- Carl Sagan, in his book Cosmos, p. 338

 

"Over 99 percent of the species that ever walked, flew, or slithered upon this earth are now extinct. This fact alone appears to rule out intelligent design. When we look at the natural world, we see extraordinary complexity, but we do not see optimal design. We see redundancy, regressions, and unnecessary complications; we see bewildering inefficiencies that result in suffering and death. We see flightless birds and snakes with pelvises. We see species of fish, salamanders, and crustaceans that have nonfunctional eyes, because they continued to evolve in darkness for millions of years. We see whales that produce teeth during fetal development, only to reabsorb them as adults. Such features of our world are utterly mysterious if God created all species of life on earth 'intelligently'; none of them are perplexing in light of evolution."

"The biologist J.B.S. Haldane is reported to have said that, if there is a God, He has 'an inordinate fondness for beetles.' One would have hoped that an observation this devastating would have closed the book on creationism for all time. The truth is that, while there are now around three hundred and fifty thousand known species of beetles, God appears to have an even greater fondness for viruses. Biologists estimate that there are at least ten strains of virus for every species of animal on earth. Many viruses are benign, of course, and some ancient virus may have played an important role in the emergence of complex organisms. But viruses tend to use organisms like you and me as their borrowed genitalia. Many of them invade our cells only to destroy them, destroying us in the process - horribly, mercilessly, relentlessly. Viruses like HIV, as well as a wide range of harmful bacteria, can be seen evolving right under our noses, developing reistance to antiviral and antibiotic drugs to the detriment of everyone. Evolution both predicts and explains this phenomenon; the book of of Genesis does not. How can you imagine that religious faith offers the best account of these realities, or that they suggest some deeper, compassionate purpose of an omniscient being?"

- Sam Harris
Letter to a Christian Nation, pp. 75-76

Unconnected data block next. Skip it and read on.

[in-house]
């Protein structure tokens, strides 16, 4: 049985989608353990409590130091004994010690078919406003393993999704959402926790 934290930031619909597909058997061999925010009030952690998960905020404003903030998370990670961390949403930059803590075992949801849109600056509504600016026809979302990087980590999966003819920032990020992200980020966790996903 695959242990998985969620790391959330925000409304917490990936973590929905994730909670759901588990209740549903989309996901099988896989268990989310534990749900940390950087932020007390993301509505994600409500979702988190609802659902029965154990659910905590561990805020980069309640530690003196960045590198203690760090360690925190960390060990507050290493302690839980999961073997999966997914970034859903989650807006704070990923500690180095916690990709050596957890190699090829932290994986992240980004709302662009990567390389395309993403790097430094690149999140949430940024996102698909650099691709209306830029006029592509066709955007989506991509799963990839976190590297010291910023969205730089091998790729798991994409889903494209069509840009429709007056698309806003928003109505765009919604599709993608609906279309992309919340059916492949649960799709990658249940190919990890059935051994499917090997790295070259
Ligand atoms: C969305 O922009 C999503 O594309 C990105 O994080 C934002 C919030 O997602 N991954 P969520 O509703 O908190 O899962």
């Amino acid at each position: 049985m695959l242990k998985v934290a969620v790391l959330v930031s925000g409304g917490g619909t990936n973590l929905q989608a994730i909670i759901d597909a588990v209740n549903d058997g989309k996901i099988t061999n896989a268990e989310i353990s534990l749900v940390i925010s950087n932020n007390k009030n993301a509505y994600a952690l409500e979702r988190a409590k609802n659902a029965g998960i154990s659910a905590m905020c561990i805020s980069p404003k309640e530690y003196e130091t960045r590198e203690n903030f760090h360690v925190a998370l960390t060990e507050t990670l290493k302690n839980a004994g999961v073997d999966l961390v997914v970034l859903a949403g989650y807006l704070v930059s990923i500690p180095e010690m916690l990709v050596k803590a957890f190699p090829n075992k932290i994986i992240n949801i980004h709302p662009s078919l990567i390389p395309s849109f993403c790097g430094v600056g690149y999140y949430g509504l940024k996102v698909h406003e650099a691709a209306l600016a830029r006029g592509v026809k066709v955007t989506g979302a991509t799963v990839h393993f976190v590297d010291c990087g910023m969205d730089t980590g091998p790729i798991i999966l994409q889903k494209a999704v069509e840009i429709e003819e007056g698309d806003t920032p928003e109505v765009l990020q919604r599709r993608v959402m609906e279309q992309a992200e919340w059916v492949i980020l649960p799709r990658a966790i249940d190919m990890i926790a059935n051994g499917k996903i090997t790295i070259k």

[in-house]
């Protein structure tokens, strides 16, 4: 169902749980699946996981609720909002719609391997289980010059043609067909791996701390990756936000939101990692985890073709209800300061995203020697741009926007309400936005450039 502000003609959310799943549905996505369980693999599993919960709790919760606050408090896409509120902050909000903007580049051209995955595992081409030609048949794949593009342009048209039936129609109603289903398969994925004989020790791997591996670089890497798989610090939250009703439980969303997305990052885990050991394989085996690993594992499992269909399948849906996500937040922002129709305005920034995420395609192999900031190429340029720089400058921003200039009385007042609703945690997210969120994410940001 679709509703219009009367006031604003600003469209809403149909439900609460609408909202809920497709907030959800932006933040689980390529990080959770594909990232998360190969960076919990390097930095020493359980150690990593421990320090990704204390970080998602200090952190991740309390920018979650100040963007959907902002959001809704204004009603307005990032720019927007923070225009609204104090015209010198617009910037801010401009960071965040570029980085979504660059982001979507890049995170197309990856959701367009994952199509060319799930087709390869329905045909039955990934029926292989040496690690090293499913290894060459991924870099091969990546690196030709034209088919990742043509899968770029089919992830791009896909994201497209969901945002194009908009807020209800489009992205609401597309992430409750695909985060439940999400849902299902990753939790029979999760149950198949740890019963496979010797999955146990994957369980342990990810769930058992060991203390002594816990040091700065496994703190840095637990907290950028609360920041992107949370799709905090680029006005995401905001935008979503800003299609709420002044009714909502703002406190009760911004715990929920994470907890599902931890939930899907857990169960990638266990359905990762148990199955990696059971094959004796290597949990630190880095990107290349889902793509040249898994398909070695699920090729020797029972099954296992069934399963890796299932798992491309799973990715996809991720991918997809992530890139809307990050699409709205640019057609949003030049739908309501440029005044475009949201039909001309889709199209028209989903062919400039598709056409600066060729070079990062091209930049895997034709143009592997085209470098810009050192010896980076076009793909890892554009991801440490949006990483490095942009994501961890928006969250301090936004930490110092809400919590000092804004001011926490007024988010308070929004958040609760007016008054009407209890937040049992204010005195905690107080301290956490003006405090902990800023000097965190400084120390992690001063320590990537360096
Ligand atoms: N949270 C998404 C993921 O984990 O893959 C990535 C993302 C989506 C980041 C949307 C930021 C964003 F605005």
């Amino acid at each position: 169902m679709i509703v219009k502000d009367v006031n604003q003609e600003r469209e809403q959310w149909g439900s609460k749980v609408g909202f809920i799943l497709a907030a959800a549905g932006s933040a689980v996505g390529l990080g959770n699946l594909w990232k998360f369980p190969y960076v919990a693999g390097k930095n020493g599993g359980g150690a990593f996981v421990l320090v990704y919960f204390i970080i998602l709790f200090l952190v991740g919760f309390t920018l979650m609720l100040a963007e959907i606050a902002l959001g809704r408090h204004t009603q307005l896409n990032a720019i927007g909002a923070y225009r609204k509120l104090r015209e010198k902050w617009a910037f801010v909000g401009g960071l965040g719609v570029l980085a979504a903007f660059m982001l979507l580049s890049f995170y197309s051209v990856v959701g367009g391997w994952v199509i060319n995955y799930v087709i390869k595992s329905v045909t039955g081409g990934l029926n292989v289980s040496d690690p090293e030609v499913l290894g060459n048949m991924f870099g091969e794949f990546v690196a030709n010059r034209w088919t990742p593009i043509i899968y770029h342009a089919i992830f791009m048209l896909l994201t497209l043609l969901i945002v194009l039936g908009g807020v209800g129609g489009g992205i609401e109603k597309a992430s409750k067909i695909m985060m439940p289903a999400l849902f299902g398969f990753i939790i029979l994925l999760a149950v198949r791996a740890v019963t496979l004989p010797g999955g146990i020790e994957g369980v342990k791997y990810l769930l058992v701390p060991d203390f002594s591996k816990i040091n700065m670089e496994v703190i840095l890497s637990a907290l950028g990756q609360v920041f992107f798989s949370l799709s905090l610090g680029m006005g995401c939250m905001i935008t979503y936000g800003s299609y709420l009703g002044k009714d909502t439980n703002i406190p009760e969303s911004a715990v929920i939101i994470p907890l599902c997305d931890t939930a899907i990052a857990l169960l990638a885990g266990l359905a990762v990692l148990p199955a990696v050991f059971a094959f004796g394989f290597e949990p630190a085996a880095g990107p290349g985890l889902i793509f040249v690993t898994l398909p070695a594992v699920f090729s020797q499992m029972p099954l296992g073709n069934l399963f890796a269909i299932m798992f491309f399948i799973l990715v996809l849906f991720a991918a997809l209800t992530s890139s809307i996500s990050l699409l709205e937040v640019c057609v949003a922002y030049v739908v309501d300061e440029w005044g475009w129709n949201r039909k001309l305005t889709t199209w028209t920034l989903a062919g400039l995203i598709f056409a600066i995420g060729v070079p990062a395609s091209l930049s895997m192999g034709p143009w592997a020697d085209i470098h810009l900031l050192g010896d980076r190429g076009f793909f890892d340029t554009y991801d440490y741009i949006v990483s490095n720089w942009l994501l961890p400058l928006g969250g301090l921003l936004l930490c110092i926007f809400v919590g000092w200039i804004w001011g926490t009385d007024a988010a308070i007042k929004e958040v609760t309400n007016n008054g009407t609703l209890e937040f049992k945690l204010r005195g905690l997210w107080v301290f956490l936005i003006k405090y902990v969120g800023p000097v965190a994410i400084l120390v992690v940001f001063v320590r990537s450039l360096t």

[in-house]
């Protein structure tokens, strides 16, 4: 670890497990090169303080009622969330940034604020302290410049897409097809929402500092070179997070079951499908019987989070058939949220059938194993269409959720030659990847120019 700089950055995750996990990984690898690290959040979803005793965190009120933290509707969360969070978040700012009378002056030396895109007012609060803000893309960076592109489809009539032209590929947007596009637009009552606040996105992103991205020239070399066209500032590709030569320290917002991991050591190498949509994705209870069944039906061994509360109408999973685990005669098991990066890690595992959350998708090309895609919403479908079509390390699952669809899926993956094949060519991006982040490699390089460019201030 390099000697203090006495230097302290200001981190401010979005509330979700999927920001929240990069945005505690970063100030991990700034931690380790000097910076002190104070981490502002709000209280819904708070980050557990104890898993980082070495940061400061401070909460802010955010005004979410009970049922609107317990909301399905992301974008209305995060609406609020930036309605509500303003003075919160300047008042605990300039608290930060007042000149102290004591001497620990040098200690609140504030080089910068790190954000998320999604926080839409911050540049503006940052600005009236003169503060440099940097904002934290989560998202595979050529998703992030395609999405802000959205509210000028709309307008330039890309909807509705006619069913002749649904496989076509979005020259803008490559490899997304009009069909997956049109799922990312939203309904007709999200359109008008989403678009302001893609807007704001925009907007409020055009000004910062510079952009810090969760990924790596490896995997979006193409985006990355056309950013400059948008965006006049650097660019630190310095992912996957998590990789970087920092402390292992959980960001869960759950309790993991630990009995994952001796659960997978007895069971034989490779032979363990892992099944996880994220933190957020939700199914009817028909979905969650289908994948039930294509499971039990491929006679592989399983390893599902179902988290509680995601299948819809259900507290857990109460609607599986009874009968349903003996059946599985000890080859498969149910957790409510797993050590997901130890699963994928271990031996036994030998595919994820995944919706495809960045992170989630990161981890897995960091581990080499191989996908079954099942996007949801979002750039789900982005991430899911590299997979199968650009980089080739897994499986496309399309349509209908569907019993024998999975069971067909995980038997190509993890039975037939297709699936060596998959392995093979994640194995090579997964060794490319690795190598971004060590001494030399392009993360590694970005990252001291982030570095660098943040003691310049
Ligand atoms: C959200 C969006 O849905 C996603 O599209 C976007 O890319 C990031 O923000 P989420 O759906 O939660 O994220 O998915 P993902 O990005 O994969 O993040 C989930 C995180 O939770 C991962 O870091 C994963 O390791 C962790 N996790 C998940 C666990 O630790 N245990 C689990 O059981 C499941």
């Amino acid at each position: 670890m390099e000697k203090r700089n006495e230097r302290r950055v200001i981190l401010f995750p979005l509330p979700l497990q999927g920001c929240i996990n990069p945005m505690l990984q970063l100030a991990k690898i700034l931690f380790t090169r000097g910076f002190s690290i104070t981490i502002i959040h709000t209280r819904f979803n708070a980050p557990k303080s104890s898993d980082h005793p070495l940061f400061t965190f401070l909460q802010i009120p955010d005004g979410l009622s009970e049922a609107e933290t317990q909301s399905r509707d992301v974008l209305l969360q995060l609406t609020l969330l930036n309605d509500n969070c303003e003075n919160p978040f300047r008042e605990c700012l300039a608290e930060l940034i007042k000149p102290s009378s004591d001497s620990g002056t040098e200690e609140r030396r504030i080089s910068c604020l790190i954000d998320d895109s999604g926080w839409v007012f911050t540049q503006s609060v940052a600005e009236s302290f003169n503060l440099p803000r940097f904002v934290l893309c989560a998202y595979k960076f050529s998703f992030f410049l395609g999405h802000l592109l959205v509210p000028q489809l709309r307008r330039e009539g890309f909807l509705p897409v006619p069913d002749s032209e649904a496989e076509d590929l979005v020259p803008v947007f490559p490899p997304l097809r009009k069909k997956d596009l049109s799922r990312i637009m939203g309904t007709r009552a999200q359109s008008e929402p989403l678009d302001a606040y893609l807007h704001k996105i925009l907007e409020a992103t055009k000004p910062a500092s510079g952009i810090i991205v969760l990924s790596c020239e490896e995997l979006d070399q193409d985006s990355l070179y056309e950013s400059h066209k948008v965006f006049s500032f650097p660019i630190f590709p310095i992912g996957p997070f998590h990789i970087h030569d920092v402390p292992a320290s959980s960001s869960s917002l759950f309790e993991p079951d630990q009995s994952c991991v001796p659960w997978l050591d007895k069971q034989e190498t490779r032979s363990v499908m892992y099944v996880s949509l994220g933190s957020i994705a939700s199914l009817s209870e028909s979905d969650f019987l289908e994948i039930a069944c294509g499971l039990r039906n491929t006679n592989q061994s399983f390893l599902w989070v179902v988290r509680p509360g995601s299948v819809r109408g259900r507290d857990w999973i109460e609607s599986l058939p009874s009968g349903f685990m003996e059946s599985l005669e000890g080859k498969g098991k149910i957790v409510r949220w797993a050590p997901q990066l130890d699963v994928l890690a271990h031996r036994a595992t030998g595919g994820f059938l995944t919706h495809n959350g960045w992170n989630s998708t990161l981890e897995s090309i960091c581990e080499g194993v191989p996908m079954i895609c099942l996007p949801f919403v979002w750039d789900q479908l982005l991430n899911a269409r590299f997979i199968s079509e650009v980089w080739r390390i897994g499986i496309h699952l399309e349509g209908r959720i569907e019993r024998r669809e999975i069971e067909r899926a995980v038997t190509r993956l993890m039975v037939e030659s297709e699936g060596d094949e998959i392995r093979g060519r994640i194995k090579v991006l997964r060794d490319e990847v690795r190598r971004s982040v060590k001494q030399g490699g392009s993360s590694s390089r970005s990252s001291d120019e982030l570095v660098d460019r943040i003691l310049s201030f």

"Mr. Scopes, the jury has found you guilty under this indictment, charging you with having taught in the schools of Rhea county, in violation of what is commonly known as the anti- evolution statute, which makes it unlawful for any teacher to teach in any of the public schools of the state, supported in whole or in part by the public school funds of the state, any theory that denies the story of the divine creation of man, and teach instead thereof that man has descended from a lower order of animals. The jury have found you guilty."
- Judge John T. Raulston: Tennnessee v John Scopes,
                                Dayton, July 17th, 1925

 

"Nowadays, in thrall to constituencies of unreason, zealots of all stripes are chipping away at evolutionary science. In our own country, 'creationism' and 'intelligent design' are now considered suitable topics for instruction in science, as if these notions were as testable as the perfect gas laws of Boyle (pV = nRT) or the Hardy-Weinberg equation (p2 + 2pq + q2 = 1) of population genetics." p. 10

"Of course, evolutionary theory may be only one of several explanations for life on our planet, but it's the only theory that has held up against disproof. And however much we think we know of evolution today, it must be a minute faction of what remains to be discovered tomorrow. Finally, I'd argue that the facts of evolution impose a kind of necessity on the chance of our imagination, they cut short many a tall tale. Experimental science is our defense - perhaps our best def3ense - against humbug and the Endarkenment." p. 12

- Gerald Weissmann from his book,
Galileo's Gout (Science In An Age of Endarkenment)

 

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   Religion and Science
Bumpersticker: We Have the Fossils. We Win

"I can tell you, I'm getting a PhD in Neuroscience, there's no point in the training to become a scientist where somebody sits you down and says, okay, all of these dogmas you're holding onto, that are religious, need to be talked about and subjected to the same tests of credulity that we're going to subject all of your other scientific beliefs to. I mean it's just not a conversation that gets had, it's taboo."